My original painting felt unfinished.

I keep the hot drink on the left side so I don't put my paint brush into it!

A couple of weeks ago, partly driven by the many canvases in the studio and motivated by wanting to give Rob work for the Flight of Fancy I decided not to start anything new until the “almost finished” canvases are painted, signed, sealed, have their edges painted and are ready for hanging.

Inspired by a Geranium blooming in the studio.

Surprisingly, working on them has been like visiting an old friend in their presence I remembered what drew me to them in the first place along with the thought “why didn't I do this sooner?”
Do you have unfinished work? How do you handle it?

I'll let you know about my progress this week.

Feb 13, 2011

The Round, Brilliant Gemstone Ring

Hello I'm Larry Knox.  I spend part of my time faceting gemstones and then I design and make custom settings for them.  I want to show and tell you about the ring I made with this round brilliant green gemstone that I faceted.

 Diopside  gemstone faceted by Larry Knox.

 I enjoyed the entire process of making a ring but the most exciting part is to cut the gemstone.  The thrill is  cutting the stone in such a way to bring the light in and to make it go back out again so that the stone sparkles. It's like performing magic. 
 Like all round brilliant cuts  this  gemstone has 57 facets. The finished stone is 22 carats which is a weight measurement reserved for gems.

I wanted to design a setting that would look elegant and show us much of the gemstone as possible. I introduced more curves into my initial drawings.    I drew inspiration for my final drawing from the arts and crafts movement and their organic shapes. 

Next,  I made a model of the ring setting which I carved into wax.

 Sizing up the wax ring.

The trick  in making a wax model is to design it  as closely to the finished product  as possible because  the cast silver will include every mark,   and every finishing touch that is on your wax model.

 Carved wax ring setting.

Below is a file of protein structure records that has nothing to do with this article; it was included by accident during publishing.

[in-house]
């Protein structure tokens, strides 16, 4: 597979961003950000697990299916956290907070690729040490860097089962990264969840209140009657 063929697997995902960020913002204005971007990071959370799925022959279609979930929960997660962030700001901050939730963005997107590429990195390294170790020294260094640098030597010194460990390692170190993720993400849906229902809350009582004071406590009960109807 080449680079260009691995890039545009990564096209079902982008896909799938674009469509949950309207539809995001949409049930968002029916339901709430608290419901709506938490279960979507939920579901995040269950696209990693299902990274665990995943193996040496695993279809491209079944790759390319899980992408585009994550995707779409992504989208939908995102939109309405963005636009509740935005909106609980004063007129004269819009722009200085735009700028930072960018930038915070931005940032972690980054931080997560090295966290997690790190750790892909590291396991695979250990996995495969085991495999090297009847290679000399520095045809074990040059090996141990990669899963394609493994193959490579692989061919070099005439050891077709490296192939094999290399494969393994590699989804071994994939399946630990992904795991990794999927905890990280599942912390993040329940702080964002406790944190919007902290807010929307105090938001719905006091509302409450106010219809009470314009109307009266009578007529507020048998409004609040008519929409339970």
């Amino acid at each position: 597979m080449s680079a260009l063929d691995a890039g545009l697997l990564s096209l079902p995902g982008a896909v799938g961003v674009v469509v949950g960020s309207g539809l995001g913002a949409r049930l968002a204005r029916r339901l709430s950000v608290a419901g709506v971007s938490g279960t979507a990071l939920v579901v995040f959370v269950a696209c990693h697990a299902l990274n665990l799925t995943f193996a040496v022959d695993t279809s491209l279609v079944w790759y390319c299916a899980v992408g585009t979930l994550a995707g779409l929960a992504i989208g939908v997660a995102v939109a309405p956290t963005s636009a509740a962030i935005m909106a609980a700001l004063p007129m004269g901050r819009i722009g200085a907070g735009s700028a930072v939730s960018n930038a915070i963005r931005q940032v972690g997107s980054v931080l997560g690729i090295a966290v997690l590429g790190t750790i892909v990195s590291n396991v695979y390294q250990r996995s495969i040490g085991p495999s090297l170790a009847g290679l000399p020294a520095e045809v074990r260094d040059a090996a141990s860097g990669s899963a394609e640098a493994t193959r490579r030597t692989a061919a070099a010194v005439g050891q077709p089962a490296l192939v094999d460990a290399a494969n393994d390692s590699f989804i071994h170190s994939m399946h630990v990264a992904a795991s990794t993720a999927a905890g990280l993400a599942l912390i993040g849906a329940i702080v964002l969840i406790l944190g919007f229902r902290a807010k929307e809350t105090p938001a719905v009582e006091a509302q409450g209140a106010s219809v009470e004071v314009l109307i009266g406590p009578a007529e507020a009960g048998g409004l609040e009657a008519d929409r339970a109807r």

This is silver casting grain that will be used in the lost wax method of casting.  The wax will be destroyed in the process of make in the ring so the setting is truly one-of-a-kind.

 Silver grains will become rings.

After the casting process is complete,  the setting comes out looking dull.

 There is still work to be done!

The next step is to saw off the extra silver called 'the sprue'.

A lot of time is spent cutting, and filing.

The piece must be resized because the casting process reduces the ring size ever so slightly.

 Here is a video with some of the steps taken to make this ring:

 While I finish the details for the ring, Flora paints and we listen to music and podcasts on our iPod.

Green Willow Studio, Bear River, Nova Scotia.

 Measuring the setting for the gemstone.

The next step is to fasten the prongs around the gem stone.

 Setting the stone.

But we're not quite finished yet!  Because of the weight of the gemstone, I soldered a flexible gold band inside the silver band to help prevent the ring from 'flipping'.

 Finally, I polished the ring and off it went to her new owner.

 Round brilliant green diopside gemstone in a silver and gold band by Larry Knox, 2011.

And now it's back to the drawing board for me. Thanks for visiting!

 Pondering the next project.

Feb 3, 2011

Painting on a Snowy Day

Snow has been falling all day and all night. Fortunately, our commute to the studio is a shortcut through the barn and down a snowy path. Creativity calls!

The lumps are wood piles for the wood stove.
Inside the studio Larry is busy putting the final touches on our enameling kiln and I've been painting bright colours.

painting by Flora Doehler  8" x 8"   Please take your Seats.
This acrylic painting "Please take your seats" was inspired by the old chairs in our former studio. The Oakdene Centre was the community school for many years and still has some of the old furniture. I took many photos of chairs and their cast shadows when we worked there.

Inbetween working on some landscape painting (which I will show you when they are finished), and an entry to a local upcoming show here 'Pirates and Outcasts', I worked on this little piece. Step into the studio and take a look at the life inside our former garage.

Green Willow Studio is tucked down our long driveway. We are open by appointment or by chance.
Its actually a pretty good idea to be snowed in. We can get lost in our work and there is nowhere else to go.

An old cherry tree and the barn seen from the studio.

The snow keeps falling.